Future proofing the management of safer complex systems

News | Posted on Thursday 15 July 2021

Two reports, authored and co-authored by the University of York and published this week, highlight the increasing complexity of systems that are part of our everyday lives, and propose a framework that can help us to safely manage this increasing complexity and interconnectedness.

Safer Complex Systems: An Initial Framework, authored by Professor John McDermid, Dr Philip Garnett, Dr Rob Weaver, and Professor Simon Burton, and published as part of the Royal Academy of Engineering and Lloyd’s Register Foundation Safer Complex Systems programme, provides an initial principled but pragmatic framework for the safety management of complex systems. This framework was then applied by Egis and the University of York team as part of the Future Flight Initial Aviation Safety Framework, a Future Flight Challenge (FFC) report commissioned by UK Research and Innovation (UKRI).

“An increasing connectedness between systems, and developments in artificial intelligence and machine learning, have increased the complexity of systems in our everyday lives such as transport, health care, and supply chains,” said Professor McDermid, Director of the Assuring Autonomy International Programme at the University of York.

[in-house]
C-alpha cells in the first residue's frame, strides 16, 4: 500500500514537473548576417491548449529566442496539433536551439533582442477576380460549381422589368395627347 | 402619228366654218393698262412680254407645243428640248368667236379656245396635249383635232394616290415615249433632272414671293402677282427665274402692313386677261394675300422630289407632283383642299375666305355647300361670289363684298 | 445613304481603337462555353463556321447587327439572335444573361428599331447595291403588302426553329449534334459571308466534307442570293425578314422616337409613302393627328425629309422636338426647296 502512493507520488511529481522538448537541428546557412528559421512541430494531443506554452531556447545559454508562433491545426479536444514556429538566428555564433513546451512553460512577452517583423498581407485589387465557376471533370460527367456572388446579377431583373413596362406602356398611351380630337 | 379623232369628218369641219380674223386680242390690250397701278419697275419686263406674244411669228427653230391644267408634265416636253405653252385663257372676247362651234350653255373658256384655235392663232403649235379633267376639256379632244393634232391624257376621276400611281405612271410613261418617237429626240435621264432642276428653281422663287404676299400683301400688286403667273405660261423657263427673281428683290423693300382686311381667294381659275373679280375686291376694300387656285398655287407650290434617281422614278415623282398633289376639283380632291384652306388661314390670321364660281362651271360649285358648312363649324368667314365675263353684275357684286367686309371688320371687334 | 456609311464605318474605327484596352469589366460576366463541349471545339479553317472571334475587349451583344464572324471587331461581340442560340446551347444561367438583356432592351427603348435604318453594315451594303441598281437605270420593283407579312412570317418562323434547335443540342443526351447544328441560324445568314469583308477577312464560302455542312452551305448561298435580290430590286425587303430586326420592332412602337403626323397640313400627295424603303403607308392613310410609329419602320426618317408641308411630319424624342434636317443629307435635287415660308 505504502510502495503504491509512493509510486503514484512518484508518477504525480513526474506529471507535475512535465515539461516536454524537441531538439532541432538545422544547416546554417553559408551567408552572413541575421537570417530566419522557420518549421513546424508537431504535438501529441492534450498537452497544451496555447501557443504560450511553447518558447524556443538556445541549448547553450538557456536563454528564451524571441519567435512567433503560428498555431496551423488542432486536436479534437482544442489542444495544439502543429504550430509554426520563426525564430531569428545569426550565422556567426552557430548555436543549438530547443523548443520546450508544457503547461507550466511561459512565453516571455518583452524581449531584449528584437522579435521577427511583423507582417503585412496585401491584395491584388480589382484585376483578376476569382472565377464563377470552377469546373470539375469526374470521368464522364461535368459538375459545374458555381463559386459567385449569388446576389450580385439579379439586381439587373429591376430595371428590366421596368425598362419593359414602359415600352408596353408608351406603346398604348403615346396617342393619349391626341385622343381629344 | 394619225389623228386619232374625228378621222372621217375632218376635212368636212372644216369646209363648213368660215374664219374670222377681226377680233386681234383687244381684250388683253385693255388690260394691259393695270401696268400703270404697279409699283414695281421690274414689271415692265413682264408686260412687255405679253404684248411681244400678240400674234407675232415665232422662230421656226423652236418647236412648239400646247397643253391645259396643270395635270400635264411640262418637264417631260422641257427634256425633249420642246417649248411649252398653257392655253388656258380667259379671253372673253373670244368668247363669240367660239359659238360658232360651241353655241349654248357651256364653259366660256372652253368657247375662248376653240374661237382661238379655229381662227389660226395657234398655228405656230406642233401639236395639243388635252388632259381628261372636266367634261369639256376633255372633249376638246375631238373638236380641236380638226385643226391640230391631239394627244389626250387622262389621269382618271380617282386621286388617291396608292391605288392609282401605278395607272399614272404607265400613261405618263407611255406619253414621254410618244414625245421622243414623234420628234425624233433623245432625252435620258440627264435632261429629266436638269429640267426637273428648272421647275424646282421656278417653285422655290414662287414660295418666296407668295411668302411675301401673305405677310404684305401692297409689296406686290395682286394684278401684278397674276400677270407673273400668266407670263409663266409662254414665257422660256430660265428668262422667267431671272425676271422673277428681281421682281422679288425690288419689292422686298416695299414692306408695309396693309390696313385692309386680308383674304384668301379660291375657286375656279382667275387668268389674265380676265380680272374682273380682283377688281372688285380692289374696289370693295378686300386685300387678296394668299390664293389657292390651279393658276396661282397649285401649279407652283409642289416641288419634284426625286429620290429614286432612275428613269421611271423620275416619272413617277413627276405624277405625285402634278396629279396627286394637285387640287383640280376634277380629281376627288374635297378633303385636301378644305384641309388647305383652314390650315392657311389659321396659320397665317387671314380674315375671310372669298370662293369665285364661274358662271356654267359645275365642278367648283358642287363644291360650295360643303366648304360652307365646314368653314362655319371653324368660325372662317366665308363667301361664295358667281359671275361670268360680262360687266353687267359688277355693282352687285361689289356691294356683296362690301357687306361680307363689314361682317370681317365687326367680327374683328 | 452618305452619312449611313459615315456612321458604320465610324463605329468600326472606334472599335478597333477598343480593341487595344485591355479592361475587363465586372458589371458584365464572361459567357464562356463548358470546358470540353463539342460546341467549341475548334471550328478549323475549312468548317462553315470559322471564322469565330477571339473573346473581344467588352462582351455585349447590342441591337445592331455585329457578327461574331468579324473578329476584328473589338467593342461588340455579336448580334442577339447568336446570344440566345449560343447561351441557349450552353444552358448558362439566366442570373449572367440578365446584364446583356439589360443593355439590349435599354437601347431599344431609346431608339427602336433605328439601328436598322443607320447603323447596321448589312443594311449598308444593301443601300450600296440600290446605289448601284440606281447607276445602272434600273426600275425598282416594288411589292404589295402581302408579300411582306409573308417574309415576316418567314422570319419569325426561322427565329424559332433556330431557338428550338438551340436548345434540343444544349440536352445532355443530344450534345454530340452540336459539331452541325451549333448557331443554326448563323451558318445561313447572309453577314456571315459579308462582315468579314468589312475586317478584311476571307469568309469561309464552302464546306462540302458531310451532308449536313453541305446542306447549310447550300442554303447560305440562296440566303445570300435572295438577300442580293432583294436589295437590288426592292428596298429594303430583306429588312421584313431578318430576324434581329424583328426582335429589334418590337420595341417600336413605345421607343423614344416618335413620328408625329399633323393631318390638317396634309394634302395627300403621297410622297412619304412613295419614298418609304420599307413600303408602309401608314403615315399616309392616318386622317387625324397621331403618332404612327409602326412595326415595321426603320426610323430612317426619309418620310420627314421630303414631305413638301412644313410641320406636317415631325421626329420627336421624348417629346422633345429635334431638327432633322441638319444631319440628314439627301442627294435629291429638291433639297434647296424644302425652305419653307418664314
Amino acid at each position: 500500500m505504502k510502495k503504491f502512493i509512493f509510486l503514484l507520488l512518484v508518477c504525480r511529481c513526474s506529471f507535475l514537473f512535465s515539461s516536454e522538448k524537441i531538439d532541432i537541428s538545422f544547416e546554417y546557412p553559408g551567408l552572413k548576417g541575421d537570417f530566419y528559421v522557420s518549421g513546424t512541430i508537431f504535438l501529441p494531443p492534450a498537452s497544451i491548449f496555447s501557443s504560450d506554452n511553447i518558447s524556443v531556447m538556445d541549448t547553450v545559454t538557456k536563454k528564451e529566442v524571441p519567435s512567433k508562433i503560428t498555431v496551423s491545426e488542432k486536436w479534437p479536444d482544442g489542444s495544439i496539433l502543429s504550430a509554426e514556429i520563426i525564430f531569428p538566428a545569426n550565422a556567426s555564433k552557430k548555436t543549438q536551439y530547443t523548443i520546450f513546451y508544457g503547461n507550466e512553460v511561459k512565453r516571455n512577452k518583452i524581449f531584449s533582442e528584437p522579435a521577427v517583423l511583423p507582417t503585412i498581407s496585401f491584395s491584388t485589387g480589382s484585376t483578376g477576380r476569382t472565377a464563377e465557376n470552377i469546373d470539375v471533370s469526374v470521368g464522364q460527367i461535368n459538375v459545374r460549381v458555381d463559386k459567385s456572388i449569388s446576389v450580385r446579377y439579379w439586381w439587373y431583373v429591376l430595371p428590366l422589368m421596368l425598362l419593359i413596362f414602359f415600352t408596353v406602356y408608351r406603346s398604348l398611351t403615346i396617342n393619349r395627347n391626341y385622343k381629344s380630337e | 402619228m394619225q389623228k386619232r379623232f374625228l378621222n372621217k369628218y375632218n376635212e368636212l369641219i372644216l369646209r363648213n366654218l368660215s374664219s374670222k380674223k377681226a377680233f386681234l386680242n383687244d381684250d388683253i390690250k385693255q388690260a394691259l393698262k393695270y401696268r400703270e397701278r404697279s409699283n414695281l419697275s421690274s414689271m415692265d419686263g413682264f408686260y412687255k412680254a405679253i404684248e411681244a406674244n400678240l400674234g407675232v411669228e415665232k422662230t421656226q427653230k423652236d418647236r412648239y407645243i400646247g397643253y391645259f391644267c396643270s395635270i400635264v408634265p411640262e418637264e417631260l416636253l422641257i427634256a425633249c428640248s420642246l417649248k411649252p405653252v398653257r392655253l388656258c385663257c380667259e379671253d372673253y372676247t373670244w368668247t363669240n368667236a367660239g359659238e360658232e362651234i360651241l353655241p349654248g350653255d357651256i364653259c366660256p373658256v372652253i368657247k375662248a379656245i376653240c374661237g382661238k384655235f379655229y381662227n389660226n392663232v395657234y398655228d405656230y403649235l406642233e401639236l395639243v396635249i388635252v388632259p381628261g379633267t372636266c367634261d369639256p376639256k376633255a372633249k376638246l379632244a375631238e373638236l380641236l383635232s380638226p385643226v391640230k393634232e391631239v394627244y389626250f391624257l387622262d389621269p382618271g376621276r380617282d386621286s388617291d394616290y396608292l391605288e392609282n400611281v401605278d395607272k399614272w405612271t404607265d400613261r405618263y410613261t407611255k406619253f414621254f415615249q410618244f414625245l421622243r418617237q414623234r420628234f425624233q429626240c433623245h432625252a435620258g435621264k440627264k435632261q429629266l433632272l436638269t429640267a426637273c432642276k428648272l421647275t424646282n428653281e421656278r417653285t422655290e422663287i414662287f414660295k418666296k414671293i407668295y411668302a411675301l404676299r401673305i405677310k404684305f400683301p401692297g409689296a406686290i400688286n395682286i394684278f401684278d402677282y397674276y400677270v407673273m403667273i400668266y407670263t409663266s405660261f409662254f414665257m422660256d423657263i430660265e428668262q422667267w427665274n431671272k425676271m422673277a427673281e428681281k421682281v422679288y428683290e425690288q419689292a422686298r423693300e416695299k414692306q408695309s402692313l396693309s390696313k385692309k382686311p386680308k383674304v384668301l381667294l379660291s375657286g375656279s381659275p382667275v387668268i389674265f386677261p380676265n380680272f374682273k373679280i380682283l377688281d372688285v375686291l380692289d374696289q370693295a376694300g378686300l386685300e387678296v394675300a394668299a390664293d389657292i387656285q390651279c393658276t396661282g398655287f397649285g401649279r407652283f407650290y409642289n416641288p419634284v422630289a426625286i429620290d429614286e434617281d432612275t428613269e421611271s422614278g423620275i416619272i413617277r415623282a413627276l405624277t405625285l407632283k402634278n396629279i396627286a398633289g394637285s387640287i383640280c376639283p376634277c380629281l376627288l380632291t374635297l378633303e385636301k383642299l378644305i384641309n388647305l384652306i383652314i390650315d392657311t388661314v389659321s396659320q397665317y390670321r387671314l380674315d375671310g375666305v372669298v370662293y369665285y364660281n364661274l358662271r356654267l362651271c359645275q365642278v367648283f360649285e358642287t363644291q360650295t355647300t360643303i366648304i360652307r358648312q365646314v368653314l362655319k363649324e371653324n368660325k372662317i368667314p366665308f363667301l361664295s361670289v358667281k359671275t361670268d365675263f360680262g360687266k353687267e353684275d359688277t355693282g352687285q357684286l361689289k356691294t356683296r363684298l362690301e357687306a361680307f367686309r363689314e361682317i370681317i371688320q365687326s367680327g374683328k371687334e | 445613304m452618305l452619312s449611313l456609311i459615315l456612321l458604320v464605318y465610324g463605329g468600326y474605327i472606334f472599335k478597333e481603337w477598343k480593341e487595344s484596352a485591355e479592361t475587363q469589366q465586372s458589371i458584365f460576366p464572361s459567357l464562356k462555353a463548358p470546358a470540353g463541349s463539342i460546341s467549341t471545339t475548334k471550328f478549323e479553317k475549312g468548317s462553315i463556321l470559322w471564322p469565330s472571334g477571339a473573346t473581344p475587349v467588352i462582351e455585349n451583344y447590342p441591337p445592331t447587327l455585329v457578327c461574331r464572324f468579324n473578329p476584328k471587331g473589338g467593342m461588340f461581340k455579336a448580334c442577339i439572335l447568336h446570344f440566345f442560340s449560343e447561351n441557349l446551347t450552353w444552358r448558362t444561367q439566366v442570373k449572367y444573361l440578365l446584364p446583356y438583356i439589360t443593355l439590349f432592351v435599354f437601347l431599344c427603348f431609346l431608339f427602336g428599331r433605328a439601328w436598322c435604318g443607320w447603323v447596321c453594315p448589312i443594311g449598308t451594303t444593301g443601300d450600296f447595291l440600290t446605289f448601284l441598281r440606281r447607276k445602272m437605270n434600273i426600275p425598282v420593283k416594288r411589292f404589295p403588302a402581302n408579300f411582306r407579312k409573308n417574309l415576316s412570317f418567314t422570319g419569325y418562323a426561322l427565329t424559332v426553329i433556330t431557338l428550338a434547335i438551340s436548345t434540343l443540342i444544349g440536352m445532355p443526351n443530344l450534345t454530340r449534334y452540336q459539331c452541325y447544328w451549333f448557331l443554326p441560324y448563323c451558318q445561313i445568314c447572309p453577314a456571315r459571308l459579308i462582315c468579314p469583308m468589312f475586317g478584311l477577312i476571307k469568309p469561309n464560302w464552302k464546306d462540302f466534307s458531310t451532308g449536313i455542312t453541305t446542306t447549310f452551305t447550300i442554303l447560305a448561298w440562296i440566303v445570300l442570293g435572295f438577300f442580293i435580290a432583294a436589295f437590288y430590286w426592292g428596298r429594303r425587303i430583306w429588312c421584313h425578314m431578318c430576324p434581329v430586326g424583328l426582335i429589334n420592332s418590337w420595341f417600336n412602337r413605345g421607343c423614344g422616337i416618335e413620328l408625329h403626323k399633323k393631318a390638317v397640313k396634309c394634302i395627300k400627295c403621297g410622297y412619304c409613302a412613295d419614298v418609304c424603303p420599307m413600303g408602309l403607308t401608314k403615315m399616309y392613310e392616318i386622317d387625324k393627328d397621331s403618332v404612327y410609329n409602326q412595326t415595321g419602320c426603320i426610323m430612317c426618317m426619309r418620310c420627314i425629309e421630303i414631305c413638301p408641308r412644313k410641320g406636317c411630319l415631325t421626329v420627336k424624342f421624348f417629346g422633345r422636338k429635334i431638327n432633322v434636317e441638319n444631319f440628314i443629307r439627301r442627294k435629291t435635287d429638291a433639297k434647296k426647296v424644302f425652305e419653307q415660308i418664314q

“As this complexity increases,” he continued “we find that governance and regulation are not keeping up. Our report for the Safer Complex Systems programme considered how we could ensure the safety of increasingly complex systems. To do this we developed a framework that addresses both designed and ad hoc systems. We then applied this initial framework to the complex aviation domain to consider how it could be used to safely manage future developments such as the increasing use of autonomy.”

The framework is structured into three layers: governance, management, and task and technical. It provides conceptual clarity around the factors that lead to systemic failures that have a safety impact in complex systems, as well as appropriate measures for minimising or mitigating the resulting risks.

As part of the report with Egis for the UKRI FFC, the framework was applied to the FFC to gain insight into the potential considerations for the use of complex systems in future flight, and this analysis supported the development of a Future Flight Aviation Safety Framework.